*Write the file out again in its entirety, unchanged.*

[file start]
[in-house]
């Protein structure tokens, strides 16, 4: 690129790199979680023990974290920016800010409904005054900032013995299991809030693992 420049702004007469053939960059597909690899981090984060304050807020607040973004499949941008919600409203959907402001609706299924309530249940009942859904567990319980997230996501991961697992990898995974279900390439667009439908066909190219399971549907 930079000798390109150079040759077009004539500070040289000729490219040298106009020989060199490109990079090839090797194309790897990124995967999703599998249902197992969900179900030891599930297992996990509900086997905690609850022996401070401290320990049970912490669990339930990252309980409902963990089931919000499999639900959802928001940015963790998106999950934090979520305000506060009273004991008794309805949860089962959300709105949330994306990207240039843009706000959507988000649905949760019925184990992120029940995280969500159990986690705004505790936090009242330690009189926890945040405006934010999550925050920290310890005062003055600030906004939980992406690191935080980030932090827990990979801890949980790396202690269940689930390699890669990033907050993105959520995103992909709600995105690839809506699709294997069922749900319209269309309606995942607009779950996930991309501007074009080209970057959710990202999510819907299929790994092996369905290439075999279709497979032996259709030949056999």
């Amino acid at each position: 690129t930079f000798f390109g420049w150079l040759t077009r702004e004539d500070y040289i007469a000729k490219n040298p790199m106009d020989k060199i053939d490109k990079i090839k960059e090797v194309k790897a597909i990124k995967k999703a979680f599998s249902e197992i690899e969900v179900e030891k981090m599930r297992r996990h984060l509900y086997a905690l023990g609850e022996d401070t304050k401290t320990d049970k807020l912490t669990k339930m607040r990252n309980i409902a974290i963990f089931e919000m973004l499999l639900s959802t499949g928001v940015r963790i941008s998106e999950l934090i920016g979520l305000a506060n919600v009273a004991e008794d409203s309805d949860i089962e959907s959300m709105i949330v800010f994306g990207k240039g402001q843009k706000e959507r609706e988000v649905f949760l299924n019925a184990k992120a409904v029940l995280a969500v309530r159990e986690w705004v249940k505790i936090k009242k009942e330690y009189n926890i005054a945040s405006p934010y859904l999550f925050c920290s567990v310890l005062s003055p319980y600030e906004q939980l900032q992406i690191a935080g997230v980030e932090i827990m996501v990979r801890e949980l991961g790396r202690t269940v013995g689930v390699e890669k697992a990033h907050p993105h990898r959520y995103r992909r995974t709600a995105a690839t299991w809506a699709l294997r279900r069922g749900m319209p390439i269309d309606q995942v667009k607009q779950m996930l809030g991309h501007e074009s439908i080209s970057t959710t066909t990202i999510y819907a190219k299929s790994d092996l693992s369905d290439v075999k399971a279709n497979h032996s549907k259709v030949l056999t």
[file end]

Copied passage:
[in-house]
């Protein structure tokens, strides 16, 4: 690129790199979680023990974290920016800010409904005054900032013995299991809030693992 420049702004007469053939960059597909690899981090984060304050807020607040973004499949941008919600409203959907402001609706299924309530249940009942859904567990319980997230996501991961697992990898995974279900390439667009439908066909190219399971549907 930079000798390109150079040759077009004539500070040289000729490219040298106009020989060199490109990079090839090797194309790897990124995967999703599998249902197992969900179900030891599930297992996990509900086997905690609850022996401070401290320990049970912490669990339930990252309980409902963990089931919000499999639900959802928001940015963790998106999950934090979520305000506060009273004991008794309805949860089962959300709105949330994306990207240039843009706000959507988000649905949760019925184990992120029940995280969500159990986690705004505790936090009242330690009189926890945040405006934010999550925050920290310890005062003055600030906004939980992406690191935080980030932090827990990979801890949980790396202690269940689930390699890669990033907050993105959520995103992909709600995105690839809506699709294997069922749900319209269309309606995942607009779950996930991309501007074009080209970057959710990202999510819907299929790994092996369905290439075999279709497979032996259709030949056999």
């Amino acid at each position: 690129t930079f000798f390109g420049w150079l040759t077009r702004e004539d500070y040289i007469a000729k490219n040298p790199m106009d020989k060199i053939d490109k990079i090839k960059e090797v194309k790897a597909i990124k995967k999703a979680f599998s249902e197992i690899e969900v179900e030891k981090m599930r297992r996990h984060l509900y086997a905690l023990g609850e022996d401070t304050k401290t320990d049970k807020l912490t669990k339930m607040r990252n309980i409902a974290i963990f089931e919000m973004l499999l639900s959802t499949g928001v940015r963790i941008s998106e999950l934090i920016g979520l305000a506060n919600v009273a004991e008794d409203s309805d949860i089962e959907s959300m709105i949330v800010f994306g990207k240039g402001q843009k706000e959507r609706e988000v649905f949760l299924n019925a184990k992120a409904v029940l995280a969500v309530r159990e986690w705004v249940k505790i936090k009242k009942e330690y009189n926890i005054a945040s405006p934010y859904l999550f925050c920290s567990v310890l005062s003055p319980y600030e906004q939980l900032q992406i690191a935080g997230v980030e932090i827990m996501v990979r801890e949980l991961g790396r202690t269940v013995g689930v390699e890669k697992a990033h907050p993105h990898r959520y995103r992909r995974t709600a995105a690839t299991w809506a699709l294997r279900r069922g749900m319209p390439i269309d309606q995942v667009k607009q779950m996930l809030g991309h501007e074009s439908i080209s970057t959710t066909t990202i999510y819907a190219k299929s790994d092996l693992s369905d290439v075999k399971a279709n497979h032996s549907k259709v030949l056999t």